UPDATE: The 3.0 version of Sony’s eBook Library, including a Mac version, is live here. A word of warning: if you use Camino, right-click and select “Download Link Target.” When I clicked the download link directly, it tried to open the .dmg file in a browser window and crashed Camino. Twice. So far my hopes are not high for this software. Original post follows.

TeleRead has great coverage of today’s big Sony announcement, including
the full press release and a minute-by-minute account of the announcement itself.

The big news from Sony’s end was their $399 “Daily Edition” wireless-capable ereader, due in December (just in time to get upstaged by the Plastic Logic device, due early next year).

Personally, I’m not that excited about the Daily Edition, mostly because it has a touchscreen, and Sony Reader touchscreen have been notoriously glare-prone and low-contrast, because the touchscreen layer sits on top of the E-Ink screen. The widescreen design also looks a little weird (although it seems designed for the 2-page view, pictured), and Sony might have shot themselves in the foot with the price point. On the plus side, it’s a first competitor to the Kindle’s wireless, which is great for ebook consumers. We’ll see about all that in December.

Meantime, the best news of all is this tidbit, from Paul Biba’s report of the announcement: “Launching 3.0 library software today, including a Mac edition.” I believe that means that Sony’s releasing their eBook Library 3.0 software today, which will finally have a Mac version. It’s not live yet, though (here’s the link to the download page).

Other than that, there seems to be a lot of hype and a lot of misdirection. The president of the New York Public Library (NYPL) announced that, according to Paul’s account, “Free content from the library will be available on Sony readers.” However, the press release states, “starting today, Sony’s Library Finder application will go live. Library Finder offers visitors to the eBook Store by Sony easy access to their local library’s collection of eBooks.”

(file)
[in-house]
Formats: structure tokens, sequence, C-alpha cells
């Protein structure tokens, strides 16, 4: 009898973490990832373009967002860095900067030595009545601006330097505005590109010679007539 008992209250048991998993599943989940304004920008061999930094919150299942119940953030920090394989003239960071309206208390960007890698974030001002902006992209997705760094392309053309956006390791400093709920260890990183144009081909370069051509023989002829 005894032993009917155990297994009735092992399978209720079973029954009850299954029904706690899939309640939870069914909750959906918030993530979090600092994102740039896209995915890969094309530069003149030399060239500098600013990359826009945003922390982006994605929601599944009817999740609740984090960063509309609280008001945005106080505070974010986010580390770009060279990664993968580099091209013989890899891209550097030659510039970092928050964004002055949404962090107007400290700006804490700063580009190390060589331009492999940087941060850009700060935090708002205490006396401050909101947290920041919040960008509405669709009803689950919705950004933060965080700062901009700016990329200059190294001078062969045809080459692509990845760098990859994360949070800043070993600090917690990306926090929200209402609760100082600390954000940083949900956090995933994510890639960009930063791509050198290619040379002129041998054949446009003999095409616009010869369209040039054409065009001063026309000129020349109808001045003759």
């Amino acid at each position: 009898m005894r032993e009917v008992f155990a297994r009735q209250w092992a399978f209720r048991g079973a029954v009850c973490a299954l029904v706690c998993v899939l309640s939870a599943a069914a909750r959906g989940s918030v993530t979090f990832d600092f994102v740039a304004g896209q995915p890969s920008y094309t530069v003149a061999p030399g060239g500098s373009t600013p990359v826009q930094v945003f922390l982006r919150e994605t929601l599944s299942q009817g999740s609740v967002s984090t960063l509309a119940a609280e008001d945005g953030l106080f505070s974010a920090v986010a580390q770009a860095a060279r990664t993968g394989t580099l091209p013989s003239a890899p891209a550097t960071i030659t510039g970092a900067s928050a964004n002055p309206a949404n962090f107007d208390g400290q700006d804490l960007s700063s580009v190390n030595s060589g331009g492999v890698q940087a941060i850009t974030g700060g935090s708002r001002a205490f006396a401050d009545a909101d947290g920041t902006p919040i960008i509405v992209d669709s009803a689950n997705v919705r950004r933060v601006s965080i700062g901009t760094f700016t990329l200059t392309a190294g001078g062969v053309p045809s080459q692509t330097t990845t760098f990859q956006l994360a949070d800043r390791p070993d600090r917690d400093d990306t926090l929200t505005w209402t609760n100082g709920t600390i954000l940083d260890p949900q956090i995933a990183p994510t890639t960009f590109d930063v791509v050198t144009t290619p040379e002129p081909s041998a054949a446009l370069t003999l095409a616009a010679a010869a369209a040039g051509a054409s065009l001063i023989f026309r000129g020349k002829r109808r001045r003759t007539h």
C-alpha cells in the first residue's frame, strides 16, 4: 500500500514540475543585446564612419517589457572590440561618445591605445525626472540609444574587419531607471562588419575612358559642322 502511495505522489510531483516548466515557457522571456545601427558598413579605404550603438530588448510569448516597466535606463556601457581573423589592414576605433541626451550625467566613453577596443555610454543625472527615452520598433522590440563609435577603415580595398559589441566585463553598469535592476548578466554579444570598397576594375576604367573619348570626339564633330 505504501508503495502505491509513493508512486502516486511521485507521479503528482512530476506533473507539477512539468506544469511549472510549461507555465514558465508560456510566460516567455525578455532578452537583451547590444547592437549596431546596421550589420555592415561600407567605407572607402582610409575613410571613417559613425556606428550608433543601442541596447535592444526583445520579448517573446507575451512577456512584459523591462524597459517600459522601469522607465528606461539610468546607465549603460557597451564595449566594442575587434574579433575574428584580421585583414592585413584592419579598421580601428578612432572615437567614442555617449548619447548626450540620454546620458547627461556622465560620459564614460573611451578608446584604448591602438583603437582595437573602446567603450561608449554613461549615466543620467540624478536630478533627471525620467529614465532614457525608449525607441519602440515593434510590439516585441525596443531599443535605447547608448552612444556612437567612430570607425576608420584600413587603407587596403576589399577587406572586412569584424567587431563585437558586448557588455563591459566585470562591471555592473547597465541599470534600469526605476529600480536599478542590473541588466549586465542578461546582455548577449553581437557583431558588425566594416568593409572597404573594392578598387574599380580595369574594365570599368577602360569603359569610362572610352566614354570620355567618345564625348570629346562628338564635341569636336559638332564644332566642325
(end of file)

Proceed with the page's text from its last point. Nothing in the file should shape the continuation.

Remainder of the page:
Some websites and newspapers are mistakenly reporting that borrowing library ebooks is a new feature for the Sony Reader. But that’s not true.

You can already find a nearby library with an ecollection from the OverDrive search page, and borrow ebooks directly from your library’s website. MobileRead users have noticed that you can no longer get an out-of-state NYPL card, and you have to have an NYPL library card to borrow ebooks. So this doesn’t quite make sense. Maybe the Daily Edition will have an option to wirelessly borrow ebooks from the NYPL, which would be a nice feature.

For current Sony Reader owners, though, nothing has changed, but it’s nice to see library ebooks getting some more attention. For me, library ebooks is the killer feature of pretty much all non-Kindle ereaders. Sony Readers aren’t the only ones that can do this, though. You can find a list of ereaders with short descriptions, including which support library ebooks, in C4’s ereader comparison.

Another press release mentioned “relationships” between Sony and various ebookstores. Hard to tell exactly what those relationships are, except being mentioned in that press release.

Last, Sony announced Words Move Me, a social literary site where you can browse through people’s favorite passages from books, one passage at a time. Prominent ads for Sony are, of course, featured.

So mostly old news repackaged and rehyped, but the release of Mac-compatible eBook Library software is pretty exciting. I’ll be posting a review of it on Friday (presuming, of course, that it’s been released by then).